Ferguson October Continues With National Day of Action Against Police Brutality and Mass Incarceration
Activists organized actions nationwide yesterday to protest police brutality in cities across the country as part of ongoing Ferguson October events.
Ferguson October is our generation's Freedom Summer, and the symbols and character of this movement are uniquely and distinctly ours to claim.
Senator Claire McCaskill led an oversight hearing Tuesday in the Senate Homeland Security and Governmental Affairs Committee highlighting growing concerns about the militarization of state and local law enforcement agencies.
If there is any good that can come from such heart-wringing pain as what has happened in Ferguson, it's this: the people are paying attention. Let's make sure we're all taking action, too.
A lack of racial diversity is not the only factor that can feed police brutality against people of color; a lack of gender diversity can also create police forces in which officers aren't treating the communities they serve with the proper procedure and respect.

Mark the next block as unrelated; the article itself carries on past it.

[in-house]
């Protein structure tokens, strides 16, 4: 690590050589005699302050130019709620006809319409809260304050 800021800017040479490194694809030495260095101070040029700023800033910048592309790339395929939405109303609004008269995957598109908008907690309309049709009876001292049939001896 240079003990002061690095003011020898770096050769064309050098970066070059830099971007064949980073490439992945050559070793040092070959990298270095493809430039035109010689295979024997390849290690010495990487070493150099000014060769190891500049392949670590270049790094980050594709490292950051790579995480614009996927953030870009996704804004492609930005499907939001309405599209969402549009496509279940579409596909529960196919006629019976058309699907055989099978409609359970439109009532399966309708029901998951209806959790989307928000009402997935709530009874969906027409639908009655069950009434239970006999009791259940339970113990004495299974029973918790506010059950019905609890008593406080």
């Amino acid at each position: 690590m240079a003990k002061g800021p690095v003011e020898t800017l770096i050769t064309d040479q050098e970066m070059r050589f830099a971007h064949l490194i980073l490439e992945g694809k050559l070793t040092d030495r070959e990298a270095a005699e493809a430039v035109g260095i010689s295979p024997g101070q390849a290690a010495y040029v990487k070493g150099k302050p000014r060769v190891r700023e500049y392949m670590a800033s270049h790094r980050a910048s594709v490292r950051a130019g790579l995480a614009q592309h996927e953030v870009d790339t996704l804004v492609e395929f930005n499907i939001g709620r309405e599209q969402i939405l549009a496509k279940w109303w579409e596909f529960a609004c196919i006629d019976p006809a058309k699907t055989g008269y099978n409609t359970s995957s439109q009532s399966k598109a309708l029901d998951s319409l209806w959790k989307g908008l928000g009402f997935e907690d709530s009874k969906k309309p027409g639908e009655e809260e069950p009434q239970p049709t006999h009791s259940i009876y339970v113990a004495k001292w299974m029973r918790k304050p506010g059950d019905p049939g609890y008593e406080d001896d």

As feminists, as advocates for racial justice and non-violence, we cannot rest until all people – no matter who they are – can enjoy the right to life, liberty, and justice.
"This is just the first step," leaders of the rally told the crowd.
The shooting of Michael Brown has sparked days of protests and called national attention to continued and persistent police violence in African-American communities. Less focus, however, has been placed on how his death is directly linked to the struggle for reproductive justice.
This Thursday, a National Moment of Silence will be held in cities across the country to remember the lives lost and impacted by police brutality.